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 A120569 Number of isosceles triangles with integer sides and inradius n. 1
 0, 0, 1, 1, 0, 1, 0, 1, 1, 1, 0, 3, 0, 0, 2, 1, 0, 1, 0, 2, 2, 0, 0, 5, 0, 0, 1, 1, 0, 3, 0, 1, 1, 0, 1, 4, 0, 0, 1, 3, 0, 3, 0, 1, 2, 0, 0, 5, 0, 1, 1, 1, 0, 1, 1, 1, 1, 0, 0, 8, 0, 0, 3, 1, 0, 1, 0, 1, 1, 2, 0, 6, 0, 0, 2, 1, 0, 2, 0, 3, 1, 0, 0, 6, 0, 0, 1, 1, 0, 4, 0, 1, 1, 0, 0, 5, 0, 0, 2, 2, 0, 1, 0, 1, 5 (list; graph; refs; listen; history; text; internal format)
 OFFSET 1,12 REFERENCES Mohammad K. Azarian, Circumradius and Inradius, Problem S125, Math Horizons, Vol. 15, Issue 4, April 2008, p. 32.  Solution published in Vol. 16, Issue 2, November 2008, p. 32. LINKS David W. Wilson, Table of n, a(n) for n = 1..10000 EXAMPLE a(24) = 5 because 5 integer-sided isosceles triangles, namely (a,b,c) = (80,80,96), (80,85,85), (90,90,144), (130,130,240), (175,175,336), have inradius 24. CROSSREFS See A120062 for sequences related to integer-sided triangles with integer inradius n. Sequence in context: A115979 A067168 A099475 * A128113 A108930 A059682 Adjacent sequences:  A120566 A120567 A120568 * A120570 A120571 A120572 KEYWORD nonn AUTHOR David W. Wilson, Jun 17 2006 STATUS approved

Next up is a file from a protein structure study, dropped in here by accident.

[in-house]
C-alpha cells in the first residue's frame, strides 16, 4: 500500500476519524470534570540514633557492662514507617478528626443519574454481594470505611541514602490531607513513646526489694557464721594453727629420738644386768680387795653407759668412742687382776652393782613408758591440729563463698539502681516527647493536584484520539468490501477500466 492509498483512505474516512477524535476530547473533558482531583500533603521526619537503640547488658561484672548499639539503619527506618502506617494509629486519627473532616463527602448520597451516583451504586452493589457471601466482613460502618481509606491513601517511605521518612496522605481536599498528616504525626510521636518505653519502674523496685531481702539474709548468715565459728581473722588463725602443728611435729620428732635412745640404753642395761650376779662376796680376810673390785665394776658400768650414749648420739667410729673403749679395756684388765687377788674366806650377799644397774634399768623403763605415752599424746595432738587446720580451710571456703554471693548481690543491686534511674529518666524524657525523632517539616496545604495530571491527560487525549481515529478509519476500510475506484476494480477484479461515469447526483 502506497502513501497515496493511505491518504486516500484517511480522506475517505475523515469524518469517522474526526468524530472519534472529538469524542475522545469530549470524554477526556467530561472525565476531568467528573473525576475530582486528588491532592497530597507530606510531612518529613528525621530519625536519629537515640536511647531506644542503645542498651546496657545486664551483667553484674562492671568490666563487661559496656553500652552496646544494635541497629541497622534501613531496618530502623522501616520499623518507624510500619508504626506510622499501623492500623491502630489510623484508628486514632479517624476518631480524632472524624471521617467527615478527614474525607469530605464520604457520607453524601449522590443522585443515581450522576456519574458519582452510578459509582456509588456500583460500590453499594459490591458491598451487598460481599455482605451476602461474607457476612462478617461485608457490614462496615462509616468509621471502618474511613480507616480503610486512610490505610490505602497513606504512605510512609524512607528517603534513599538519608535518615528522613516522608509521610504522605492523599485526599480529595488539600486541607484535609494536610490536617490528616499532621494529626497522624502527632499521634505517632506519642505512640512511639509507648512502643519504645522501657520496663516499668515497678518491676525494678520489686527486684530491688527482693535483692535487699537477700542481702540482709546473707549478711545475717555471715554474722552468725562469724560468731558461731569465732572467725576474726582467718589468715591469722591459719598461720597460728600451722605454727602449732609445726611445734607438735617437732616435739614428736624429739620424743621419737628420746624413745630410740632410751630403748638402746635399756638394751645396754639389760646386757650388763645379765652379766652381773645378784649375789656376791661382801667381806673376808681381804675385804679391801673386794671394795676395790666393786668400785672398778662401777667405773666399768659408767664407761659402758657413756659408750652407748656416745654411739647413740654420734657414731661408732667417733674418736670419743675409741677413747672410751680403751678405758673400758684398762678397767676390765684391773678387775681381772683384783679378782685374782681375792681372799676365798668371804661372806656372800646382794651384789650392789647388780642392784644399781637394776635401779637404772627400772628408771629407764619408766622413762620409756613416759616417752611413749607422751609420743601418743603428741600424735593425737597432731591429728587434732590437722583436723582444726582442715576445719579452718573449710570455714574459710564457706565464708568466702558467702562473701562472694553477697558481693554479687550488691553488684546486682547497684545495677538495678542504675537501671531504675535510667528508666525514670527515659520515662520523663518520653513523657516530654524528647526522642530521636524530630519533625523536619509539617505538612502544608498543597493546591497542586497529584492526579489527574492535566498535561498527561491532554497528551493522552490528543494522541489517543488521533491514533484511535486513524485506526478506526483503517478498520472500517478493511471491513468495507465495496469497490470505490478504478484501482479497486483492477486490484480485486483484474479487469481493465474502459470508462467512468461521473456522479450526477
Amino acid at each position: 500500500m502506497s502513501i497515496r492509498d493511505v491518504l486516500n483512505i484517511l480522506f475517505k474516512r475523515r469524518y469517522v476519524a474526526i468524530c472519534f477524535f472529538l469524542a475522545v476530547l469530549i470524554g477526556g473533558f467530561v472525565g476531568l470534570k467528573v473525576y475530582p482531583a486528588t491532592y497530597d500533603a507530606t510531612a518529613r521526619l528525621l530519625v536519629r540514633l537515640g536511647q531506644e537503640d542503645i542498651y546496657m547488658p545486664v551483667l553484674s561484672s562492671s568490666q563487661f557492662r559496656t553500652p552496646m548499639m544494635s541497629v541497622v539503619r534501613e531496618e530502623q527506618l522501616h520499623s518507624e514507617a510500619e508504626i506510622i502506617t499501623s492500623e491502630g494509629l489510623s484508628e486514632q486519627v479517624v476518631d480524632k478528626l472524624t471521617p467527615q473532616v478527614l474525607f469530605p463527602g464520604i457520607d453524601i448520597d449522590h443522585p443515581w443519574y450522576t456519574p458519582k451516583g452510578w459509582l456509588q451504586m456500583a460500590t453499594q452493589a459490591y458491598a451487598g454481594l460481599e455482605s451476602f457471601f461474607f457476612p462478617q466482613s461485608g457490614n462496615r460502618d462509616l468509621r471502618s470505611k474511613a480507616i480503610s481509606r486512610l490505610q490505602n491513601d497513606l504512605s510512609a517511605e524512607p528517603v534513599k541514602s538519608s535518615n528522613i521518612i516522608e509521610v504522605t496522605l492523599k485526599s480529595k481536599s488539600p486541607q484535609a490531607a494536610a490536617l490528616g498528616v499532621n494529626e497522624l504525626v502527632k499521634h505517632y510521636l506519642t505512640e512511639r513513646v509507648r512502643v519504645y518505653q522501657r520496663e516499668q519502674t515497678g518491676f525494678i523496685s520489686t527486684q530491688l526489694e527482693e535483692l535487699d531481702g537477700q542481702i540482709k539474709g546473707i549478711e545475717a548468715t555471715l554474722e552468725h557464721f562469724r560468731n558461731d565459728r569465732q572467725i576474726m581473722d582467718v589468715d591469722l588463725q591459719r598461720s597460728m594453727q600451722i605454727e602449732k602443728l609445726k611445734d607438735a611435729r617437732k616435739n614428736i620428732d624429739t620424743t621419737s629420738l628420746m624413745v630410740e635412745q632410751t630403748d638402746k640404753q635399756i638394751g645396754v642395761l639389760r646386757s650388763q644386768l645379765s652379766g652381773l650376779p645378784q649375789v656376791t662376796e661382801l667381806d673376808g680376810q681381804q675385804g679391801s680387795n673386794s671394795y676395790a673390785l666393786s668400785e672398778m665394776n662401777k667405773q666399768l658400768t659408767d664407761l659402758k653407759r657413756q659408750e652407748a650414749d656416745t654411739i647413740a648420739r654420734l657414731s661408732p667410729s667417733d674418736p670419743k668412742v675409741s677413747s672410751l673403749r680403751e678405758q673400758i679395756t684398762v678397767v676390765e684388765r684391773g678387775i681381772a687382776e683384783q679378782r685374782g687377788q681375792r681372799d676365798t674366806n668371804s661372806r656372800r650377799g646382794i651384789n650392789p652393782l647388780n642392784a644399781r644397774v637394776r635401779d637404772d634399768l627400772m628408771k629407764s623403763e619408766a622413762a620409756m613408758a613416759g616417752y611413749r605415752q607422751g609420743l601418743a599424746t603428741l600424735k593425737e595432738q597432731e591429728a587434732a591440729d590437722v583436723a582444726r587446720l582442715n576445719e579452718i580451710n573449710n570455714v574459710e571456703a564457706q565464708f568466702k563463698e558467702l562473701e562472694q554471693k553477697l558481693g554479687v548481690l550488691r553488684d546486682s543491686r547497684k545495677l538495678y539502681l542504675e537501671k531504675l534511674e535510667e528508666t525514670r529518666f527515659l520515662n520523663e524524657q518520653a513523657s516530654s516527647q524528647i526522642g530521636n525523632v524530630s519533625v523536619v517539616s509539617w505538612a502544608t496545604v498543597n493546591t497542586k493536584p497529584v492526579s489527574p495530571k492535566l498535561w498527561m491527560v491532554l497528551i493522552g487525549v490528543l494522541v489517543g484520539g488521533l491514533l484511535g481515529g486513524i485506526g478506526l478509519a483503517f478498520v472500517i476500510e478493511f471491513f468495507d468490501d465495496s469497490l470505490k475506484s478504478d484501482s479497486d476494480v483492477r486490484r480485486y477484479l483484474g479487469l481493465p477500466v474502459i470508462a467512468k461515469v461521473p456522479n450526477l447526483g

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Last modified May 12 23:09 EDT 2021. Contains 343829 sequences. (Running on oeis4.)